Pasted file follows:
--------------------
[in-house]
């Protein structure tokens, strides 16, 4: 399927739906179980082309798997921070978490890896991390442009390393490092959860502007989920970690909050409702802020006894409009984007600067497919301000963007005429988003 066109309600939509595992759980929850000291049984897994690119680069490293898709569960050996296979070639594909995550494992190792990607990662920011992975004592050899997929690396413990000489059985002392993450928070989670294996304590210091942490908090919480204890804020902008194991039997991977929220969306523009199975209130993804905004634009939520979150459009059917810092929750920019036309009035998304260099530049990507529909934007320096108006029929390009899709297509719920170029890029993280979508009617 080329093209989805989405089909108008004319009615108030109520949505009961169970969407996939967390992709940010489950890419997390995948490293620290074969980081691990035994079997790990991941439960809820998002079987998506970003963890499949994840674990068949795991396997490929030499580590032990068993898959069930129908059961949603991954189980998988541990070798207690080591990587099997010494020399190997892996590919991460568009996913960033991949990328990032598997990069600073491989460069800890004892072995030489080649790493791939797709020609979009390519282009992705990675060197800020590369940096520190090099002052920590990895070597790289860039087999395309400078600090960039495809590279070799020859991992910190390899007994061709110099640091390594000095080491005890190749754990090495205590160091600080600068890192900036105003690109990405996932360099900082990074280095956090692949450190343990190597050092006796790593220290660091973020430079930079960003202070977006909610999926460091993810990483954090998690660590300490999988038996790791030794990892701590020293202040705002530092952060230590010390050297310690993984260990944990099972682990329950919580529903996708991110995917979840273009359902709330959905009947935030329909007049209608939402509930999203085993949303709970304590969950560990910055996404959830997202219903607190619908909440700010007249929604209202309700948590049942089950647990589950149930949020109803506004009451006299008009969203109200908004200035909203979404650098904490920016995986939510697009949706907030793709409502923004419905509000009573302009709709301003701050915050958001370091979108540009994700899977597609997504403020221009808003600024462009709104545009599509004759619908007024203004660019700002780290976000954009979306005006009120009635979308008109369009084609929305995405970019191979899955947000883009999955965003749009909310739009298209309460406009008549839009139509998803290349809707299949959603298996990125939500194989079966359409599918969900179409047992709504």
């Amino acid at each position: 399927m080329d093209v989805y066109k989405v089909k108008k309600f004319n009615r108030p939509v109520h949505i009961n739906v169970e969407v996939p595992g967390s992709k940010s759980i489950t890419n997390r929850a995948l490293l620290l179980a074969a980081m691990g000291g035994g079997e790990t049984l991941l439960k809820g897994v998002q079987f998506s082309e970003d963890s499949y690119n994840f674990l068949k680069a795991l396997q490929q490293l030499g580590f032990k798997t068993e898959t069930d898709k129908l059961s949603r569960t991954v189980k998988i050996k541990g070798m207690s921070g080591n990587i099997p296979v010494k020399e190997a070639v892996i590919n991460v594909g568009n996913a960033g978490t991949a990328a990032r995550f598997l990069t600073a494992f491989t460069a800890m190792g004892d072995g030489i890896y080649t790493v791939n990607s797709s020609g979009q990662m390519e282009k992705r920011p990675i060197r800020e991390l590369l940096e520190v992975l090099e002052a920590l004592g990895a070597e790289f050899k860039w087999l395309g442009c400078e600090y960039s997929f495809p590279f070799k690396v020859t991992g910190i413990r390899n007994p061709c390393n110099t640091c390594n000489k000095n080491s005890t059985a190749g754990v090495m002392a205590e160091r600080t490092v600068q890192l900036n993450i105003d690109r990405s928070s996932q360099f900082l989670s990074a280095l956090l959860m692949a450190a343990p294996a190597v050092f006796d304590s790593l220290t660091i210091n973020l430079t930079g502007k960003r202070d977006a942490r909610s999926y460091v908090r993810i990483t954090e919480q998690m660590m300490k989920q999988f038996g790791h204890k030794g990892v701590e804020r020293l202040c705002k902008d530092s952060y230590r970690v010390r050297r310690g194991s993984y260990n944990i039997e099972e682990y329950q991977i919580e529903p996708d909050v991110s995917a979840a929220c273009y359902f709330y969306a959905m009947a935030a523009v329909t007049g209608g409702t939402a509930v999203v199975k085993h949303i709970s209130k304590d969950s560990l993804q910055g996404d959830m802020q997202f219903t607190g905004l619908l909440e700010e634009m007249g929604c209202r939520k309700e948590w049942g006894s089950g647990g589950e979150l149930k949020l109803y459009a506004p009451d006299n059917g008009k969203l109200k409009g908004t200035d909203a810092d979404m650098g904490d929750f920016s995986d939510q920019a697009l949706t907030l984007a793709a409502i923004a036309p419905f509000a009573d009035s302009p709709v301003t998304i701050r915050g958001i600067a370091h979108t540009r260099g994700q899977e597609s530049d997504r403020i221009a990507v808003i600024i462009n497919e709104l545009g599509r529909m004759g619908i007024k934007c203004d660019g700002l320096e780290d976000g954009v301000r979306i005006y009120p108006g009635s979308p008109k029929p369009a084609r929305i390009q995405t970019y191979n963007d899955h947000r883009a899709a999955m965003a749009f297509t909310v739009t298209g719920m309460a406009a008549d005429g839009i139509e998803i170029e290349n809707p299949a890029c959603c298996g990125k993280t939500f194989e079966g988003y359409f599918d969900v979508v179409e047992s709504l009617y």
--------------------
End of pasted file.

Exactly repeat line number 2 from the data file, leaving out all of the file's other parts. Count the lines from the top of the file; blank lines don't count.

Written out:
């Protein structure tokens, strides 16, 4: 399927739906179980082309798997921070978490890896991390442009390393490092959860502007989920970690909050409702802020006894409009984007600067497919301000963007005429988003 066109309600939509595992759980929850000291049984897994690119680069490293898709569960050996296979070639594909995550494992190792990607990662920011992975004592050899997929690396413990000489059985002392993450928070989670294996304590210091942490908090919480204890804020902008194991039997991977929220969306523009199975209130993804905004634009939520979150459009059917810092929750920019036309009035998304260099530049990507529909934007320096108006029929390009899709297509719920170029890029993280979508009617 080329093209989805989405089909108008004319009615108030109520949505009961169970969407996939967390992709940010489950890419997390995948490293620290074969980081691990035994079997790990991941439960809820998002079987998506970003963890499949994840674990068949795991396997490929030499580590032990068993898959069930129908059961949603991954189980998988541990070798207690080591990587099997010494020399190997892996590919991460568009996913960033991949990328990032598997990069600073491989460069800890004892072995030489080649790493791939797709020609979009390519282009992705990675060197800020590369940096520190090099002052920590990895070597790289860039087999395309400078600090960039495809590279070799020859991992910190390899007994061709110099640091390594000095080491005890190749754990090495205590160091600080600068890192900036105003690109990405996932360099900082990074280095956090692949450190343990190597050092006796790593220290660091973020430079930079960003202070977006909610999926460091993810990483954090998690660590300490999988038996790791030794990892701590020293202040705002530092952060230590010390050297310690993984260990944990099972682990329950919580529903996708991110995917979840273009359902709330959905009947935030329909007049209608939402509930999203085993949303709970304590969950560990910055996404959830997202219903607190619908909440700010007249929604209202309700948590049942089950647990589950149930949020109803506004009451006299008009969203109200908004200035909203979404650098904490920016995986939510697009949706907030793709409502923004419905509000009573302009709709301003701050915050958001370091979108540009994700899977597609997504403020221009808003600024462009709104545009599509004759619908007024203004660019700002780290976000954009979306005006009120009635979308008109369009084609929305995405970019191979899955947000883009999955965003749009909310739009298209309460406009008549839009139509998803290349809707299949959603298996990125939500194989079966359409599918969900179409047992709504």